Creek clean call falls on deaf ears

A Mt Barker man’s experience with the local council over a stretch of Railway Creek that runs along the back of his home highlights the problem that if a waterway isn’t bordered by a highly-utilised public walkway – like the hugely popular Laratinga Linear Trail – it can easily be forgotten.
Creeks are important waterways which are experiencing increased run-off caused by the many hectares of former farmland that are now covered by housing developments.
Water that once soaked into paddocks is now diverted directly into the area’s waterways – including Railway Creek – and the problems are likely to be exacerbated in future years.
But things other than water are often washed into these watercourses which only add to the increased stresses already placed on them.
They can become overgrown, inundated with natural and artificial waste, and a haven for feral animals if they aren’t properly maintained.
It’s a case of out of sight, out of mind.
In wet months a build up of vegetation and other waste restricts water flow, potentially raising creeks to dangerous levels at times of extreme flows.
In the summer months the vegetation and waste build up become an obvious fire risk.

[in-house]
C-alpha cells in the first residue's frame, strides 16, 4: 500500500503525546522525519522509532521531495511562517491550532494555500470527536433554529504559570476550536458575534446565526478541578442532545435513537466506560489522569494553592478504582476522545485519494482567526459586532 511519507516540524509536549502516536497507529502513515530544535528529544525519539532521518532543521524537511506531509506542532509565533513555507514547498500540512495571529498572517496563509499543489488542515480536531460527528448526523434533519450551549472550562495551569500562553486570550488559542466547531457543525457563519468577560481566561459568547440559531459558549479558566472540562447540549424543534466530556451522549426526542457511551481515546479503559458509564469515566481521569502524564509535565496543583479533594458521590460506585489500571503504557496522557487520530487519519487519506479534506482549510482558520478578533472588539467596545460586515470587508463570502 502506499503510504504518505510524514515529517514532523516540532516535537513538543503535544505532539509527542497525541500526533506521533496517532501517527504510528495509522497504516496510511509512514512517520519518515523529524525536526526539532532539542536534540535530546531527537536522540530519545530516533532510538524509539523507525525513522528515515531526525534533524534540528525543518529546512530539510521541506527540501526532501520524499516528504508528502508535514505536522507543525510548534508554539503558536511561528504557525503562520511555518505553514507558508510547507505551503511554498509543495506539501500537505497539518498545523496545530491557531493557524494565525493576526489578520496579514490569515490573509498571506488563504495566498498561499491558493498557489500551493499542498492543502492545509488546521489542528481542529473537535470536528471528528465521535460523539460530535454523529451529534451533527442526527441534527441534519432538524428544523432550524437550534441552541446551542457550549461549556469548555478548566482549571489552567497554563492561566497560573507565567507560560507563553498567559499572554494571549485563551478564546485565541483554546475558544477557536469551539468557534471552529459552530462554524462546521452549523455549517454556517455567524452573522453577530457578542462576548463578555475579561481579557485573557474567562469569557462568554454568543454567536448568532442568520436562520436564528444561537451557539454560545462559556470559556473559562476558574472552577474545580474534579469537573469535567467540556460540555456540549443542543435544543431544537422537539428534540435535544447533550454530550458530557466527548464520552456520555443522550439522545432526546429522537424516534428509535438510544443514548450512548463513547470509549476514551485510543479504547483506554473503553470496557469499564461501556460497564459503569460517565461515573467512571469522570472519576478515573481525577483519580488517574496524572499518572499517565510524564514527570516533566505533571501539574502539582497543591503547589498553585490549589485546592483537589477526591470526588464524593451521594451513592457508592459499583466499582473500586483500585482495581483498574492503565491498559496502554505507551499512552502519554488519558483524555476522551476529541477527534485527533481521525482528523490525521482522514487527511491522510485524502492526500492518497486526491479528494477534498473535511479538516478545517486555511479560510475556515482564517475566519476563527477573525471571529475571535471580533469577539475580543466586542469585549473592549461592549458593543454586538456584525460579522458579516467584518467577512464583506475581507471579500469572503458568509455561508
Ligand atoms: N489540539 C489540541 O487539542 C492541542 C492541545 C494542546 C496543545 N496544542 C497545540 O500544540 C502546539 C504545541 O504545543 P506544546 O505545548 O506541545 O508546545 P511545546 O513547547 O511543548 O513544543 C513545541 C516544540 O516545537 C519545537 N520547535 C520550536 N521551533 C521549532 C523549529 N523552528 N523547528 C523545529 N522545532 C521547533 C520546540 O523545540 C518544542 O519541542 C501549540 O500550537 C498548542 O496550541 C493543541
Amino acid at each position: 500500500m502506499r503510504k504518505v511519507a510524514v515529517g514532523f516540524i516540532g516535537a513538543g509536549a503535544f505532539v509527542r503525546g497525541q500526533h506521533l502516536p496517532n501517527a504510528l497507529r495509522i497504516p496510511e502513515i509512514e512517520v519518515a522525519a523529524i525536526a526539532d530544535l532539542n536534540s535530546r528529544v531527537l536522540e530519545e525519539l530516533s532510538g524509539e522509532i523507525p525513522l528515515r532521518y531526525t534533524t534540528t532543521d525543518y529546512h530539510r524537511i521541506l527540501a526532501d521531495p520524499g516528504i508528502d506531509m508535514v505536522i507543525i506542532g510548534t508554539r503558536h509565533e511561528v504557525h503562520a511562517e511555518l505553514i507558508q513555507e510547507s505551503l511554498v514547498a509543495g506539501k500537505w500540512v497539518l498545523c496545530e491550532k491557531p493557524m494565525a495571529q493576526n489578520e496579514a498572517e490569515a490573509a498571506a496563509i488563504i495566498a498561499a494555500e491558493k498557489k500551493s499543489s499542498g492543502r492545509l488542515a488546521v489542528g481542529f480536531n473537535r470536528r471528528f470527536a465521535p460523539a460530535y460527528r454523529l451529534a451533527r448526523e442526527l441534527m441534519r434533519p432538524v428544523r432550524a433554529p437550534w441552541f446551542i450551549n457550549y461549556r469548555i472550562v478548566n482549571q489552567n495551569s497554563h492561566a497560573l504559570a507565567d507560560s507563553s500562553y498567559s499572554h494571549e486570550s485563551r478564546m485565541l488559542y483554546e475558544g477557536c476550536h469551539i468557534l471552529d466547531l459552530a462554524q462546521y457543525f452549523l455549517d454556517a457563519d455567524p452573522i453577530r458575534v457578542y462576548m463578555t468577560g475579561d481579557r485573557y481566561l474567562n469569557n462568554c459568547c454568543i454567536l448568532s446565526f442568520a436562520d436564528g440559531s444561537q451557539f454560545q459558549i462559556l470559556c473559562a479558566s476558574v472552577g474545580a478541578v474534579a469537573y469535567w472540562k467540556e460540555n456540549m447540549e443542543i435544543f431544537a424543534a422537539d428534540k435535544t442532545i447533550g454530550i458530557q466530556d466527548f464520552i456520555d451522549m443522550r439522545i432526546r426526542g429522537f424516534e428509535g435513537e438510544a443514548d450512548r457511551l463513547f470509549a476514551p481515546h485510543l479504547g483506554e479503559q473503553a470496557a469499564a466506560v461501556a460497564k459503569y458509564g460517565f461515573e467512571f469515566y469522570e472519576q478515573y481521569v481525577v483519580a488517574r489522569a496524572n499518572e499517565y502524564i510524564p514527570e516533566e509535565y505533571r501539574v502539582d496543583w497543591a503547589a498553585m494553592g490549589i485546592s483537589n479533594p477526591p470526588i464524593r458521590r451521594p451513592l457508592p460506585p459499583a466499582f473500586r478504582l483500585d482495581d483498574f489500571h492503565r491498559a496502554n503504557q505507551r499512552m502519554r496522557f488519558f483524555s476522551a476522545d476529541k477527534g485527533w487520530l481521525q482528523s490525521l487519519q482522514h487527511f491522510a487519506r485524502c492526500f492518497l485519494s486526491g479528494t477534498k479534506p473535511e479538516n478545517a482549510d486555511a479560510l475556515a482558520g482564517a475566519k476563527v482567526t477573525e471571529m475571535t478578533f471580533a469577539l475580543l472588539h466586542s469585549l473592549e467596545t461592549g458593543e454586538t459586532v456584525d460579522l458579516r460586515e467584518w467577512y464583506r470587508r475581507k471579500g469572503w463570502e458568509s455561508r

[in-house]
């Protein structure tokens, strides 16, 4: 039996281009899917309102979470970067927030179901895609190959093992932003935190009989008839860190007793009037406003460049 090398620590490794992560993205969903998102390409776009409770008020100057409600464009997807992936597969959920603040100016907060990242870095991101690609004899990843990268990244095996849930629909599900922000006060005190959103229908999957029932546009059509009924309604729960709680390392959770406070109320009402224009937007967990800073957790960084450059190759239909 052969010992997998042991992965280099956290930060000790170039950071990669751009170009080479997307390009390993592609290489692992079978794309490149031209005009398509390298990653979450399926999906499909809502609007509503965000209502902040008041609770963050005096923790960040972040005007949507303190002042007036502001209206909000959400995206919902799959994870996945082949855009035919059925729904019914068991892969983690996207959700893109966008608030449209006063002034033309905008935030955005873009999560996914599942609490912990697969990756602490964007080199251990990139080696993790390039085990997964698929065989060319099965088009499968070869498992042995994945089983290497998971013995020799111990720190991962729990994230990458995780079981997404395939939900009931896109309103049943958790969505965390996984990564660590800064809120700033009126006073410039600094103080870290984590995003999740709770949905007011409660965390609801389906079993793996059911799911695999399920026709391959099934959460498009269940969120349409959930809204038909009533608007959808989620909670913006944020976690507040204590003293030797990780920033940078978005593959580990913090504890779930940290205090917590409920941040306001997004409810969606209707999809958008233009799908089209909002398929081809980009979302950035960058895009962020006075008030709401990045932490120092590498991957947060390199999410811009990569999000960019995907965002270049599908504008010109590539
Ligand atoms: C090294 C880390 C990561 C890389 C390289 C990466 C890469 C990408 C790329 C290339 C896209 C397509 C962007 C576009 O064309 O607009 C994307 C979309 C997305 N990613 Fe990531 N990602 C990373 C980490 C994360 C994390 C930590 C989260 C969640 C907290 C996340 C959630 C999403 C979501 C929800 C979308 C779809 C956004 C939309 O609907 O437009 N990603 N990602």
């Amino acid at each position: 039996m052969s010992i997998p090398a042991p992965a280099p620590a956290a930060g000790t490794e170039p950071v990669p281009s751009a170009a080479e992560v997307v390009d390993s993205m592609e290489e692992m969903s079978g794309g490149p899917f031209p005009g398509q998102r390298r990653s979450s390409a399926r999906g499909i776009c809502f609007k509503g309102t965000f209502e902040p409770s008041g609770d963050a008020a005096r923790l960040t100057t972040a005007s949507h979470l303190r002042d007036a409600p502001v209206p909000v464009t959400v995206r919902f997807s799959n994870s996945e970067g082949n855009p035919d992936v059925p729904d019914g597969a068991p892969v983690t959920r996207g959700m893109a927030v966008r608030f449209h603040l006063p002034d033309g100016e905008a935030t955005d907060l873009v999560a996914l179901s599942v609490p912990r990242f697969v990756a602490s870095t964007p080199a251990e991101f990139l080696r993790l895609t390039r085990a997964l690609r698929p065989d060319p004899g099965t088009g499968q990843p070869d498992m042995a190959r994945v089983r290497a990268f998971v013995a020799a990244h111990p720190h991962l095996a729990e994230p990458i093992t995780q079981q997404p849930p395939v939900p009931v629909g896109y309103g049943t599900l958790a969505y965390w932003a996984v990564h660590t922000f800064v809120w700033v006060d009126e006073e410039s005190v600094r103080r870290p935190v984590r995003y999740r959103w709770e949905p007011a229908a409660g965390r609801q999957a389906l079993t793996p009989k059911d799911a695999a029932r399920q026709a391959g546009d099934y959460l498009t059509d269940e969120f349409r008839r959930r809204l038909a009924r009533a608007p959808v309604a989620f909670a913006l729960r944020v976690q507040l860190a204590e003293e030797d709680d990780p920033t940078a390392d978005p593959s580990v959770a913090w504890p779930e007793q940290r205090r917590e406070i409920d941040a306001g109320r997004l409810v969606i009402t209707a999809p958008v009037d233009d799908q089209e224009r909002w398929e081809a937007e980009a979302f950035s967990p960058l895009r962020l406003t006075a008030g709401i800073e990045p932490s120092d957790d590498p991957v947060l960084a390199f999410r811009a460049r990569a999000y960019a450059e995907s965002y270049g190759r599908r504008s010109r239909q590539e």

The problems never seem to subside for immediate residents.
The disappointing aspect of Julian Havard’s case highlighted in today’s Courier is that he has been voicing his concerns about the creek near his home to the Mt Barker Council for years without success.
His requests for regular small-scale maintenance works appear to be legitimate, but, as he put it, this little problem has grown into a bigger issue because those minor works had not been done.
It is now a bigger and more complicated problem that requires larger scale and more expensive works than Mr Havard originally had in mind.
Mr Havard believes the region’s creeks are more important than ever and his requests for more maintenance efforts appear legitimate.
A review of this creek and all others should be undertaken as a matter of priority.